Vector graphics can be used to illustrate learning materials in a variety of screen-based as well as print media. One of the main advantages of vector graphics is that they can be edited, restyled, broken apart and combined to suit many different purposes at any resolution. A collection of consistently-produced, open-licensed, open format vector graphics could form a component library that I believe would effectively complement an Open Educational Resource repository like Jorum or Re:Source.
Current Open Educational Resource repositories have the potential to revolutionise the creation of learning materials. However, some authors have reported difficulties in using current tools and technologies to produce the high-quality learning materials they can envisage. One area of difficulty might be in tools and resources for illustrating and diagramming, which often need technical and artistic skills, and/or expensive proprietary software, and/or result in graphic files that are difficult to combine, edit and reuse.
When I worked in learning materials production, we used vector applications like FreeHand and Illustrator, and we built up our own small libraries of vector components (symbols, components, equipment, charts) to reuse in future diagrams and illustrations. Perhaps something can be done across the sector, using open licences.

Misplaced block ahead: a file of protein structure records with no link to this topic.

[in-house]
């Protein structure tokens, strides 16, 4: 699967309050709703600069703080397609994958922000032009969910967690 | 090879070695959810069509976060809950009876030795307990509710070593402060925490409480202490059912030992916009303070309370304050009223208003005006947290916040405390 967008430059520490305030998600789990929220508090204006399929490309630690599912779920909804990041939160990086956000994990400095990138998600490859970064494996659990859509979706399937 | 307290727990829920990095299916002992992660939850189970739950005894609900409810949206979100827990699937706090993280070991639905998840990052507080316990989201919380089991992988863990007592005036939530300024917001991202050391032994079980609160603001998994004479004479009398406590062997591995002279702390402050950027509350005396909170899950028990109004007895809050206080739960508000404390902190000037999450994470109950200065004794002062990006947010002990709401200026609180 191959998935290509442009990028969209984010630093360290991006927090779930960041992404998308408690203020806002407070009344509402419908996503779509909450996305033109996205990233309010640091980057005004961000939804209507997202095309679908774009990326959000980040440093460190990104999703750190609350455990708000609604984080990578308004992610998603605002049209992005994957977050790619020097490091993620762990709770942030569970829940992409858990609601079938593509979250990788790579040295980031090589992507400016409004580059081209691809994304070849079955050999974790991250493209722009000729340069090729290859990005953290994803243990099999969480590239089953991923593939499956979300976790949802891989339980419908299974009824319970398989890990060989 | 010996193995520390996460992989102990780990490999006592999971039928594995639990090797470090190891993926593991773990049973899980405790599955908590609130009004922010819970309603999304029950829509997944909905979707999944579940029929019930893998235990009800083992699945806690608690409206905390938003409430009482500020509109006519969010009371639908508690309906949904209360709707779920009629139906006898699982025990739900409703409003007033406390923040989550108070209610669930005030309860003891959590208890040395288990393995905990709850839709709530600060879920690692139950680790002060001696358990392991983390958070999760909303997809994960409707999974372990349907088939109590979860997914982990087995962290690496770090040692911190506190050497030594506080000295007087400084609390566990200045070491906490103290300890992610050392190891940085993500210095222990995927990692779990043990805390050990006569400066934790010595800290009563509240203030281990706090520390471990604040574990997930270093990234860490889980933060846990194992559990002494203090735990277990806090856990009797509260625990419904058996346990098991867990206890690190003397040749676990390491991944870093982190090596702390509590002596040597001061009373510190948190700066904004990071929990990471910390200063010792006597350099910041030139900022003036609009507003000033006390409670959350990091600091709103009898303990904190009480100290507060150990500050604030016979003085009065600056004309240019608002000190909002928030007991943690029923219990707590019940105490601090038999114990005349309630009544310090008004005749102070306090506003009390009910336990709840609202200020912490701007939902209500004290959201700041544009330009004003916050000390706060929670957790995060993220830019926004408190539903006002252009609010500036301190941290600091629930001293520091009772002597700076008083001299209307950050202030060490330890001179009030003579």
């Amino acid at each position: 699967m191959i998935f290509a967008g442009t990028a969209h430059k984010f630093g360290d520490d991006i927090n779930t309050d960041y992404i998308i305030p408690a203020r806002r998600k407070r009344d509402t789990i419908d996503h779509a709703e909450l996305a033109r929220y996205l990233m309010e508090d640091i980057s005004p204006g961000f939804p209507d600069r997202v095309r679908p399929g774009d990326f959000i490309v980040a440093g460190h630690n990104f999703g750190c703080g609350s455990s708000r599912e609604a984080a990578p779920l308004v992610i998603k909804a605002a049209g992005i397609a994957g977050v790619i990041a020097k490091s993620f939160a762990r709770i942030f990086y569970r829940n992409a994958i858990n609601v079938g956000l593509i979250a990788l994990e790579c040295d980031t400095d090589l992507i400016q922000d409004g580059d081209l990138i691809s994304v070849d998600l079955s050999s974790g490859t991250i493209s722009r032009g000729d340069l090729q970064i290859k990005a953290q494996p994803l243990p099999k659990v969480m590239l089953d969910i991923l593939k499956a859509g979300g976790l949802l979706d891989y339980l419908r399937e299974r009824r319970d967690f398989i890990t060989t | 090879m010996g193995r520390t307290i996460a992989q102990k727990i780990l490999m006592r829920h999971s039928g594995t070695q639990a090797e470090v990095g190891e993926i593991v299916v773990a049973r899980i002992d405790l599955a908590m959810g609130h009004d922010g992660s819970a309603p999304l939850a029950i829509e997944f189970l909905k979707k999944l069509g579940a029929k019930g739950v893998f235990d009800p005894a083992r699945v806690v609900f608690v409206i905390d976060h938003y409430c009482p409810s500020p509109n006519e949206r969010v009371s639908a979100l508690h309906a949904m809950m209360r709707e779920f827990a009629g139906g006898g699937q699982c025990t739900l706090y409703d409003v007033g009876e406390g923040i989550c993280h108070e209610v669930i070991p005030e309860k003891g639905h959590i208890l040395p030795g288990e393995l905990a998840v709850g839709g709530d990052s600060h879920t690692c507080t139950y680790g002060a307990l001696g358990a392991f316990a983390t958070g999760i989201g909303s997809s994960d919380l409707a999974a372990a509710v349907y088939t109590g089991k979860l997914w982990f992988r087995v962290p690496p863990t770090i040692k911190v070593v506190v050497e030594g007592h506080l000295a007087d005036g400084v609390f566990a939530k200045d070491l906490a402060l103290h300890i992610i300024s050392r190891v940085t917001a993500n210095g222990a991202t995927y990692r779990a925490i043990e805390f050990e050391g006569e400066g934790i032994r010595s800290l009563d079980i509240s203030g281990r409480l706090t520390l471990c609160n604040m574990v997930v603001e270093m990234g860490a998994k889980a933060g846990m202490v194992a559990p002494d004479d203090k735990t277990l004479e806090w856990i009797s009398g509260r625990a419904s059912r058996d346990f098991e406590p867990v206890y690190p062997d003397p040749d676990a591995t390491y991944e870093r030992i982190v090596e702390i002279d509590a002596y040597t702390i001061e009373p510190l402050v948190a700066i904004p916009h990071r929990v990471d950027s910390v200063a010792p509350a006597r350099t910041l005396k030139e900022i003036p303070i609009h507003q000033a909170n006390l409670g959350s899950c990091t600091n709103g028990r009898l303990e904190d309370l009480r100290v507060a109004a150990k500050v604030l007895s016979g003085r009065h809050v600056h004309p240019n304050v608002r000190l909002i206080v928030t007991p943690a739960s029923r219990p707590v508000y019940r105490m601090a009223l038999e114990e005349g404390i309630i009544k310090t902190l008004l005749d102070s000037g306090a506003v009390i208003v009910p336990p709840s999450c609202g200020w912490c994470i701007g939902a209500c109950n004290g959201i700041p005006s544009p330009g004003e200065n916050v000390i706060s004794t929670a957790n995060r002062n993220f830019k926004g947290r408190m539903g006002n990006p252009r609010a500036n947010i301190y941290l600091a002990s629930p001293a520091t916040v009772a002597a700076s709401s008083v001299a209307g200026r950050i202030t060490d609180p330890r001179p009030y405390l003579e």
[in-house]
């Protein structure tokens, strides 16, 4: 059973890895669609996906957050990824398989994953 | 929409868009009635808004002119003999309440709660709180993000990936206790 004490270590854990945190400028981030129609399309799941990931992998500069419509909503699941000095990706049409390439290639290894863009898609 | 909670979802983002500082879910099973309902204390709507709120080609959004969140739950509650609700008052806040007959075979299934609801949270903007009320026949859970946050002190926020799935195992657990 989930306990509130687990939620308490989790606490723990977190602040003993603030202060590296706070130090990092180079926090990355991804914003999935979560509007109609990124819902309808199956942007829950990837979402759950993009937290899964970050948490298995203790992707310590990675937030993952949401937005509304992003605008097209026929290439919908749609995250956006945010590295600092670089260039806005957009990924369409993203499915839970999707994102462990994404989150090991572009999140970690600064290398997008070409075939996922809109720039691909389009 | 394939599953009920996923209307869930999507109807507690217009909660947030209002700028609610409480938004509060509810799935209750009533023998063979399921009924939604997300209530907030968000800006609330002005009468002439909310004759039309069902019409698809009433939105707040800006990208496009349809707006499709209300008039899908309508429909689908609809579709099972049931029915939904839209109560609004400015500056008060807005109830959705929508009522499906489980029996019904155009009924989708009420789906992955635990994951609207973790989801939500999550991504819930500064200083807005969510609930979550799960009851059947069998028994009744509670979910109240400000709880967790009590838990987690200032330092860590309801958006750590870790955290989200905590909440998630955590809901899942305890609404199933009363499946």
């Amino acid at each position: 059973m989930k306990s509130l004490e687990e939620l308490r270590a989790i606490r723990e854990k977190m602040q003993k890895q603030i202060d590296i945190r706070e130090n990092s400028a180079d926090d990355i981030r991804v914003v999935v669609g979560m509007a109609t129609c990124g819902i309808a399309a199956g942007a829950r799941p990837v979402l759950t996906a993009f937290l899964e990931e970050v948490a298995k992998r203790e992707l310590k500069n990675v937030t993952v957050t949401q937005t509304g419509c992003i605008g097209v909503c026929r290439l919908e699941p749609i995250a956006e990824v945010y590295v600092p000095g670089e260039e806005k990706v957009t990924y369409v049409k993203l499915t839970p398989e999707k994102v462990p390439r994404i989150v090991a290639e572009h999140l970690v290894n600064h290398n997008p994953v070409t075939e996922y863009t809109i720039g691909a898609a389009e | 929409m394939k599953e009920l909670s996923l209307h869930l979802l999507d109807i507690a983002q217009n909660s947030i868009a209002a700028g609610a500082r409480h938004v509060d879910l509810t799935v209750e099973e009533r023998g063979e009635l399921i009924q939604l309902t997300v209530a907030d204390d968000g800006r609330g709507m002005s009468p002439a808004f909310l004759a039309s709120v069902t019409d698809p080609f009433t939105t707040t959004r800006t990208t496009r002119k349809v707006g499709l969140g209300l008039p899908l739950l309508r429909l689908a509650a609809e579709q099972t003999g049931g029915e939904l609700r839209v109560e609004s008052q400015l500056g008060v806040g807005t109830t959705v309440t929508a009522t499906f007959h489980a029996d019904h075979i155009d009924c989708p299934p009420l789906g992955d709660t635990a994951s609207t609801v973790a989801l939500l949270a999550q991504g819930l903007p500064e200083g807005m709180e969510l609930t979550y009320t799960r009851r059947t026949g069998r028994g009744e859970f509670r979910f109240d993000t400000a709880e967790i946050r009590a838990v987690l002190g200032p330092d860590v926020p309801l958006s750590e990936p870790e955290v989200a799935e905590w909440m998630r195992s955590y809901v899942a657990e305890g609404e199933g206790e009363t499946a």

However, there are some issues that need to be addressed to allow authors, editors and other contributors to harness and build up such component libraries. When I was working on an online heraldic device generator, I was able to reuse fine examples of lions, eagles and dragons that others had created and released under open licences. Nevertheless, some significant reworking was needed to make the SVG compatible with my web application, primarily to allow for colour changes.
Some people might say, why not simply use existing clip art libraries, which often have collections of royalty-free vector graphics? There are a number of potential problems with these:
- The licensing may be unclear or restrictive, or the actual provenance of the graphics uncertain. To be a proper fit for an OER repository, graphics should have clear provenance and use the same (Creative Commons, probably) licences as the rest of the resources.
- Free clip art may be of dubious quality. Who could forget Microsoft's infamous globe with the poles in the wrong place, or clock with incorrect roman numerals? You may also get a surprise when trying to edit them, especially if they have been "flattened" (useful structure removed) or produced from line art by automated means.
- The clip art may be in so varied styles that combining them would be painful and/or unacceptable.
- The clip art may not form coherent or comprehensive collections that can be augmented as required.
Current environment for vector graphics
Current and recent versions of all major desktop (and most mobile) web browsers support the Scaleable Vector Graphic standard within HTML5 without need for plug-ins.